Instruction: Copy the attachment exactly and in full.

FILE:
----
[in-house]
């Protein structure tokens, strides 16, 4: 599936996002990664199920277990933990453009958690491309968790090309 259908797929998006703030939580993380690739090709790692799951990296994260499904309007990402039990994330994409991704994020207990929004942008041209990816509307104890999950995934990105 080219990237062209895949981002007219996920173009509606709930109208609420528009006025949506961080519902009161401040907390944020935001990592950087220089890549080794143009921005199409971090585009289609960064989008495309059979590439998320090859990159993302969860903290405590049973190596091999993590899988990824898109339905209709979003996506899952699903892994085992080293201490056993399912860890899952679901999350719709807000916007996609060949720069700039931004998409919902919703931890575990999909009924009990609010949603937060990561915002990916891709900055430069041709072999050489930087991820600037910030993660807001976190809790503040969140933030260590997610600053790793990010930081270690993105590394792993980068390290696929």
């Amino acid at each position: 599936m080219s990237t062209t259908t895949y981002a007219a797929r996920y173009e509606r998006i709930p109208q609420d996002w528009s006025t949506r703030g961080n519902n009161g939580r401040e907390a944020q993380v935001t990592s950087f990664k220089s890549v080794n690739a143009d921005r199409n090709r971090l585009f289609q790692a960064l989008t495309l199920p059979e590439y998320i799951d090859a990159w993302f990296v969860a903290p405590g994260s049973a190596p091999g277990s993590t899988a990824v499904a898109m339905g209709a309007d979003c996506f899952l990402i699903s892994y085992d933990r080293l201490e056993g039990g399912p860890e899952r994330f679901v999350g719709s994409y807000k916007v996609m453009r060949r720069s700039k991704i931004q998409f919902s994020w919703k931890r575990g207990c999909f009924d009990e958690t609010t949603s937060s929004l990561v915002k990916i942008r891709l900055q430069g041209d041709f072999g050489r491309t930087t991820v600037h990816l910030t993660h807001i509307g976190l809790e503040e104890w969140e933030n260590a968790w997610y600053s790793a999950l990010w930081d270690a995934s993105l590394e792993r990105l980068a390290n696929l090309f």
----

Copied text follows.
[in-house]
């Protein structure tokens, strides 16, 4: 599936996002990664199920277990933990453009958690491309968790090309 259908797929998006703030939580993380690739090709790692799951990296994260499904309007990402039990994330994409991704994020207990929004942008041209990816509307104890999950995934990105 080219990237062209895949981002007219996920173009509606709930109208609420528009006025949506961080519902009161401040907390944020935001990592950087220089890549080794143009921005199409971090585009289609960064989008495309059979590439998320090859990159993302969860903290405590049973190596091999993590899988990824898109339905209709979003996506899952699903892994085992080293201490056993399912860890899952679901999350719709807000916007996609060949720069700039931004998409919902919703931890575990999909009924009990609010949603937060990561915002990916891709900055430069041709072999050489930087991820600037910030993660807001976190809790503040969140933030260590997610600053790793990010930081270690993105590394792993980068390290696929």
């Amino acid at each position: 599936m080219s990237t062209t259908t895949y981002a007219a797929r996920y173009e509606r998006i709930p109208q609420d996002w528009s006025t949506r703030g961080n519902n009161g939580r401040e907390a944020q993380v935001t990592s950087f990664k220089s890549v080794n690739a143009d921005r199409n090709r971090l585009f289609q790692a960064l989008t495309l199920p059979e590439y998320i799951d090859a990159w993302f990296v969860a903290p405590g994260s049973a190596p091999g277990s993590t899988a990824v499904a898109m339905g209709a309007d979003c996506f899952l990402i699903s892994y085992d933990r080293l201490e056993g039990g399912p860890e899952r994330f679901v999350g719709s994409y807000k916007v996609m453009r060949r720069s700039k991704i931004q998409f919902s994020w919703k931890r575990g207990c999909f009924d009990e958690t609010t949603s937060s929004l990561v915002k990916i942008r891709l900055q430069g041209d041709f072999g050489r491309t930087t991820v600037h990816l910030t993660h807001i509307g976190l809790e503040e104890w969140e933030n260590a968790w997610y600053s790793a999950l990010w930081d270690a995934s993105l590394e792993r990105l980068a390290n696929l090309f």